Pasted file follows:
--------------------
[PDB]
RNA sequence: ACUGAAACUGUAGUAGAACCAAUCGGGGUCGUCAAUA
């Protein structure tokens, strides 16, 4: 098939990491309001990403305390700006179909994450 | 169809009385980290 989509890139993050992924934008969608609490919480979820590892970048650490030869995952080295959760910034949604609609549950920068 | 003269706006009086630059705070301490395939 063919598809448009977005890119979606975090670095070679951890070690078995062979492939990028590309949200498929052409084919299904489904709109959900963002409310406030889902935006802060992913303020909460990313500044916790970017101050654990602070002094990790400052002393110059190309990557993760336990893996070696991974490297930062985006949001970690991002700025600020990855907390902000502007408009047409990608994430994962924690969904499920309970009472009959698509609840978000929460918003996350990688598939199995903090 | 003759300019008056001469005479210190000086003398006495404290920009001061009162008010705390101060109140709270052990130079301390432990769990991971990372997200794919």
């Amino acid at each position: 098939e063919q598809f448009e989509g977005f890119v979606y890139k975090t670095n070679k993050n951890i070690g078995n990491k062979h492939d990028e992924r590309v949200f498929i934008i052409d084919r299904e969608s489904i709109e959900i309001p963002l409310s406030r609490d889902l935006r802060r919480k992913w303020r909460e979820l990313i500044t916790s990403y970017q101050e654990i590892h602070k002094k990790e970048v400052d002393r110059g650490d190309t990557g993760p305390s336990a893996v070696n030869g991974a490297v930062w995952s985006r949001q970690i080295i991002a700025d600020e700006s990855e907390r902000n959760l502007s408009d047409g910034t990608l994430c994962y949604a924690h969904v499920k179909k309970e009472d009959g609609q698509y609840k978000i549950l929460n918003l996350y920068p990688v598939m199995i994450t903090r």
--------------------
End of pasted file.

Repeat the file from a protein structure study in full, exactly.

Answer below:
[PDB]
RNA sequence: ACUGAAACUGUAGUAGAACCAAUCGGGGUCGUCAAUA
């Protein structure tokens, strides 16, 4: 098939990491309001990403305390700006179909994450 | 169809009385980290 989509890139993050992924934008969608609490919480979820590892970048650490030869995952080295959760910034949604609609549950920068 | 003269706006009086630059705070301490395939 063919598809448009977005890119979606975090670095070679951890070690078995062979492939990028590309949200498929052409084919299904489904709109959900963002409310406030889902935006802060992913303020909460990313500044916790970017101050654990602070002094990790400052002393110059190309990557993760336990893996070696991974490297930062985006949001970690991002700025600020990855907390902000502007408009047409990608994430994962924690969904499920309970009472009959698509609840978000929460918003996350990688598939199995903090 | 003759300019008056001469005479210190000086003398006495404290920009001061009162008010705390101060109140709270052990130079301390432990769990991971990372997200794919």
């Amino acid at each position: 098939e063919q598809f448009e989509g977005f890119v979606y890139k975090t670095n070679k993050n951890i070690g078995n990491k062979h492939d990028e992924r590309v949200f498929i934008i052409d084919r299904e969608s489904i709109e959900i309001p963002l409310s406030r609490d889902l935006r802060r919480k992913w303020r909460e979820l990313i500044t916790s990403y970017q101050e654990i590892h602070k002094k990790e970048v400052d002393r110059g650490d190309t990557g993760p305390s336990a893996v070696n030869g991974a490297v930062w995952s985006r949001q970690i080295i991002a700025d600020e700006s990855e907390r902000n959760l502007s408009d047409g910034t990608l994430c994962y949604a924690h969904v499920k179909k309970e009472d009959g609609q698509y609840k978000i549950l929460n918003l996350y920068p990688v598939m199995i994450t903090r």